Jack Kemp:

"Well, it was a good debate. John Edwards did himself a lot of good. He was glib, he was charming in that southern Clintonesque way." [Fox News, 10/5/04 11:25pm]

"Edwards was equally aggressive, accusing President Bush and Cheney of misleading the country about Iraq, first by suggesting that Iraq was linked to the Sept. 11 terrorist attacks on the United States and then by trying to suggest that conditions there are better than they are. He repeatedly accused Cheney of distorting the facts to mislead the public." [Kansas City Star, 10/5/04]

Ceci Connolly:

"I think the one area where Senator Edwards was effective when talking about Iraq was the situation on the ground today. And eventually er.. essentially suggesting that everybody can look for themselves at what's happening over there the number of deaths both US and Iraqi. The mess? um? he was able to point to recent comments by Paul Bremer about not having enough troops." [Fox News, 10/5/04 10:43pm]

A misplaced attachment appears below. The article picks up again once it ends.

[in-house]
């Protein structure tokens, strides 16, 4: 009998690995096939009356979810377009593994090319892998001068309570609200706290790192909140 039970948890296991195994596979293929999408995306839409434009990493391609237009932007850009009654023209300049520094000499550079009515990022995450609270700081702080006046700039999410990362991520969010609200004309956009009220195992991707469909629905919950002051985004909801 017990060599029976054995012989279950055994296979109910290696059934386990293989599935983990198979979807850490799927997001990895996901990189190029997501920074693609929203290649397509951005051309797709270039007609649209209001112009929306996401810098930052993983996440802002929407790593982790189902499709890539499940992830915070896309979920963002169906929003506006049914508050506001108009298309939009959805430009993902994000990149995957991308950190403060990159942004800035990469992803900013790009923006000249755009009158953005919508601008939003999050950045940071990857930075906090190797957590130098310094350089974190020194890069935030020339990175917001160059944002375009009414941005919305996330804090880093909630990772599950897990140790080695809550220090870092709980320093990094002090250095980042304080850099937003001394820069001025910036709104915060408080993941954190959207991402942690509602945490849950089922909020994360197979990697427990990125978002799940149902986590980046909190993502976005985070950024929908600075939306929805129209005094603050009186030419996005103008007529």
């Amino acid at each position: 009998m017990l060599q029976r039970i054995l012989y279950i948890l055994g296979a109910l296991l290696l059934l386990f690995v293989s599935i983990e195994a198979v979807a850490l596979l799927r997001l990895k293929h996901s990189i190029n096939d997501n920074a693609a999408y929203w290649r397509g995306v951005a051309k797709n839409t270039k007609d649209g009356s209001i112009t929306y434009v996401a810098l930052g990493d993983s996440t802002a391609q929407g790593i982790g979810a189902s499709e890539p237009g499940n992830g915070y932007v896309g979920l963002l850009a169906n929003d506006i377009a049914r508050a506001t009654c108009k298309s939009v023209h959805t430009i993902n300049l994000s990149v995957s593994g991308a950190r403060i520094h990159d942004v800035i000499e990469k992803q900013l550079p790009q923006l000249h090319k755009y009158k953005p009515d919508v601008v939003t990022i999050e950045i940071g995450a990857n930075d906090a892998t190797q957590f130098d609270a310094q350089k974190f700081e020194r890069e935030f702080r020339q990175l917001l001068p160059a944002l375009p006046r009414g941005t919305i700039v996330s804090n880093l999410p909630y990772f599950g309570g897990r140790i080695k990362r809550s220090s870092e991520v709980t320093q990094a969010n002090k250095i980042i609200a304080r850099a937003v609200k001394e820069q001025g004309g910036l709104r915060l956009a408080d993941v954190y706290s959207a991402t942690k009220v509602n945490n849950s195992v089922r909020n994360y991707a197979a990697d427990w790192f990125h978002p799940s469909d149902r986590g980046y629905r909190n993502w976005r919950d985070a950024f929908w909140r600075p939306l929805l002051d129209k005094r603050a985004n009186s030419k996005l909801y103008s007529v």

"But some of [Edwards'] most effective moments last night concerned Iraq. He hit Cheney on several fronts, and Cheney's answers - when he chose to answer at all - were not particularly persuasive. For Cheney, the problem was that some of his own colleagues had given Edwards fresh ammunition. On Monday, Defense Secretary Donald Rumsfeld declared that Saddam Hussein and al-Qaeda had not worked together. Rumsfeld said, ?I have not seen any strong, hard evidence that links the two.' That's virtually the same conclusion reached this summer by the 9/11 Commission." [Knight Ridder, 10/6/04]

"Mr. Edwards is normally known for his wide grin and boyish appearance, but he was serious and tough last night. If his main task was to show that he could stand up to the older and more experienced vice president, he did everything he needed to do, especially during the discussion of foreign policy." [Editorial, New York Times, 5/6/04]

"The Edwards victory was more lopsided when the debate turned to domestic policy. The Bush administration, Edwards noted, is the first since Herbert Hoover's to preside over a net loss of jobs. Beyond an irrelevant paean to education, the vice president had no response. He seemed similarly at a loss when Edwards proceeded, with Clintonian specificity, to eviscerate President Bush's record on other domestic fronts." [Editorial, Los Angeles Times, 10/6/04]

"Edwards, on the other hand, appeared to have done his research?" [Editorial, Milwaukee Journal Sentinel, 10/6/04]